Teachers and The 9 Million Hours of Free Labour
A quarter of teachers in the UK are working over 60 hours per week. Why?
Most teachers working in a state school are contracted to work 32.5 hours per week but that has never been the case in reality. A recent study by The UCL Institute of Education found that a quarter of teachers work more than 60 hours per week despite attempts to reduce teachers' working hours. That is almost double the hours stated in the contract. And this is not paid overtime. A research carried out by the Trades Union Congress (TUC) showed that this equals to 9 million hours of free labour each week. Primary teachers are guilty of working the most overtime - 13 hours per week - on average but secondary school teachers are not far behind with 12.8 hours.
Why is this happening? Why are so many teachers working twice the contracted hours?
Let's look at marking first. When focusing on marking and the time spent on it, I am looking at primary schools as this is the sector I work in.
On most days pupils will do literacy, maths, guided reading, topic or science or sometimes both. For a class of 30 pupils that is 120 books to mark (I'm working on the basis that there has only been a science or a topic lesson). If you allow one minute per book, that is still two hours of marking. And quite often you need more than a minute per book, especially when the children have done a longer piece of writing. However, keeping to the two hour estimate, if children leave at 3:30pm and you start writing straight away, you are still looking at a finish time of 5:30pm.
And marking is not the only thing contributing to the working hours. There is planning and preparation of lessons, too. Yes, we do get PPA time each week but that is not nearly enough to get all of your planning and preparation done. If you are lucky, your school will use a scheme such as White Rose for maths or Literacy Tree for English and guided reading so at least you don't have to start from scratch. You are even luckier if you have been in the same year group for longer than a year and can adapt your old planning. But planning also includes differentiating your lesson three - sometimes four - ways and resourcing all the work. And this takes time. A lot of it. Mission impossible in the given PPA time. I often use my PPA time to catch up with marking and then plan at home during the weekends - not an ideal way to spend your weekend, is it?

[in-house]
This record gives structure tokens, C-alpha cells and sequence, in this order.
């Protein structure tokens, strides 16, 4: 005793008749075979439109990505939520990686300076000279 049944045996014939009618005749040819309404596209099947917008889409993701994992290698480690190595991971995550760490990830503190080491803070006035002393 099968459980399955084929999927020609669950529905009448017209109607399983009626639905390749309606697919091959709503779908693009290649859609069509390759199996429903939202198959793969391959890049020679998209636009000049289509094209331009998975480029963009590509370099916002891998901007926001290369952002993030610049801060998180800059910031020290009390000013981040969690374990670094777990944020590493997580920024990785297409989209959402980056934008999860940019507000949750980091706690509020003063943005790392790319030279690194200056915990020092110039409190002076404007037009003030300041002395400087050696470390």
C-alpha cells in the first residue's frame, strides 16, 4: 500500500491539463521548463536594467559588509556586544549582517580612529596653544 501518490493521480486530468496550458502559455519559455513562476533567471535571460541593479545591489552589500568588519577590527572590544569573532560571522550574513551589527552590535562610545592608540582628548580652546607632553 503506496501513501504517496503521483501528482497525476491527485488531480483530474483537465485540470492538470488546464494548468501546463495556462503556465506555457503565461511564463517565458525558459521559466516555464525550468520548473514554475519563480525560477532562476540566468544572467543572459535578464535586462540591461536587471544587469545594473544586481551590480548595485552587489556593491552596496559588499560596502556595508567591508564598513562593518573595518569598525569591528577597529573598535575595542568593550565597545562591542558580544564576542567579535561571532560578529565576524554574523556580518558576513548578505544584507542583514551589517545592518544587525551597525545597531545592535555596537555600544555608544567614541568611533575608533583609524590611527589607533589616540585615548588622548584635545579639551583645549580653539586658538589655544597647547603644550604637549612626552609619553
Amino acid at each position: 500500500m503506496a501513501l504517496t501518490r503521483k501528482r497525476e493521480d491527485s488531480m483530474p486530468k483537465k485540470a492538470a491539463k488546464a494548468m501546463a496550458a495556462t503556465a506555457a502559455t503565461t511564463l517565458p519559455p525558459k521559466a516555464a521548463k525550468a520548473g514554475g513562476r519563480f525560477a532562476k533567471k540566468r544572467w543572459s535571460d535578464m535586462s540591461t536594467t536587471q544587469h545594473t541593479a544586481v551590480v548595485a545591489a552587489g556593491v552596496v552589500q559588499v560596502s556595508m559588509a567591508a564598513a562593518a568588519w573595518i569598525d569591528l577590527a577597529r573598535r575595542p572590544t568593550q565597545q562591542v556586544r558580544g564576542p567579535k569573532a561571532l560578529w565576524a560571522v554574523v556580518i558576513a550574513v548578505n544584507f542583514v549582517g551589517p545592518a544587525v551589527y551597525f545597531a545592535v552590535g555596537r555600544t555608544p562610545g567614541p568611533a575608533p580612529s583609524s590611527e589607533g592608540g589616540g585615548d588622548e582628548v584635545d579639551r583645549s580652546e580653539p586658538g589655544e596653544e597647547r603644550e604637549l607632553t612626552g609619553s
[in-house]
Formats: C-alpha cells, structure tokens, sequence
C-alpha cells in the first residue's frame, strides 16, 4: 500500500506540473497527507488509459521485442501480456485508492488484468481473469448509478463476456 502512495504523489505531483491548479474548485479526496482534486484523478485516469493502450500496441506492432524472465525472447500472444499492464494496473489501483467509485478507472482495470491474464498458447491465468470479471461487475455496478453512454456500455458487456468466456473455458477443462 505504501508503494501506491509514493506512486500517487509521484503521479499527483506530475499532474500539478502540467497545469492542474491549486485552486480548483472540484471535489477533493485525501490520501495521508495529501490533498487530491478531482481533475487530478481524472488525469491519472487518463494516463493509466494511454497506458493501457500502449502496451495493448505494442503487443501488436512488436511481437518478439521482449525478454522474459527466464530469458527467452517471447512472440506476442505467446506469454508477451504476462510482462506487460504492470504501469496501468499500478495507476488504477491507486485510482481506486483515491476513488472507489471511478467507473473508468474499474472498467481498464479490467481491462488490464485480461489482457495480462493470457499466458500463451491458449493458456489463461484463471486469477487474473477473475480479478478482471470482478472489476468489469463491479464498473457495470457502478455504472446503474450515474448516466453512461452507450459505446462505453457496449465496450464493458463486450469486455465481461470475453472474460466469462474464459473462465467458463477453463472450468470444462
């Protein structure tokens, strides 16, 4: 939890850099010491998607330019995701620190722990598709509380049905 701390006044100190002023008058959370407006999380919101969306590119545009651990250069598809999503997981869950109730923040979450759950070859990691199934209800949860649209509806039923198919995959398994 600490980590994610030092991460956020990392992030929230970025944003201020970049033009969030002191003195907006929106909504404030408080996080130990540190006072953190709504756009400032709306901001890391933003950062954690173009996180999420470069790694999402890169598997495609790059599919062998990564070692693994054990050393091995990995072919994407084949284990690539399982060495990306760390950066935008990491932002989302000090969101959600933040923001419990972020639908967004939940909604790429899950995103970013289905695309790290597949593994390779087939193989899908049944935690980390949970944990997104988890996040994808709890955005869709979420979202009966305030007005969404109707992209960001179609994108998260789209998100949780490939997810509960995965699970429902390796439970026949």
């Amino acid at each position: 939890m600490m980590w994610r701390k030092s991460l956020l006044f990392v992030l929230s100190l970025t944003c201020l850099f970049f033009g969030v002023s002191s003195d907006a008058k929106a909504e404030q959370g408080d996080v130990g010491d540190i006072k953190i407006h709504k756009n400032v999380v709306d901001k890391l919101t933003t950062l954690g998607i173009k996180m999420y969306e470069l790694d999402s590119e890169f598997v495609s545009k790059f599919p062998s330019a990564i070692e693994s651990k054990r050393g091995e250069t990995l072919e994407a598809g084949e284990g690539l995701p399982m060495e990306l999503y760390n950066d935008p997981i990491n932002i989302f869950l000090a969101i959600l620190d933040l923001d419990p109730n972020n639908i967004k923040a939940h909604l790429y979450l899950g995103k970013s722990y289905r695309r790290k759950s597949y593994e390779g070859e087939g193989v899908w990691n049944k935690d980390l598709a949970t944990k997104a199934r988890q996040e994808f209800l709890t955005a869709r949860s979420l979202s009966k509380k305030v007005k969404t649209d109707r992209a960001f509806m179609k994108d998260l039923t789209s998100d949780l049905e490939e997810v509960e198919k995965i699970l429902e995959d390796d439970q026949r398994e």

Then there is all the additional paperwork. We have three parents' evenings per year and for the first two we are required to prepare mini-reports and then the end of year report for the last meeting. End of year reports, yes, I accept those (although not the amount of detail some schools expect you to go into) but not mini-reports twice through the year. They might be mini in name but they still take several hours to get ready.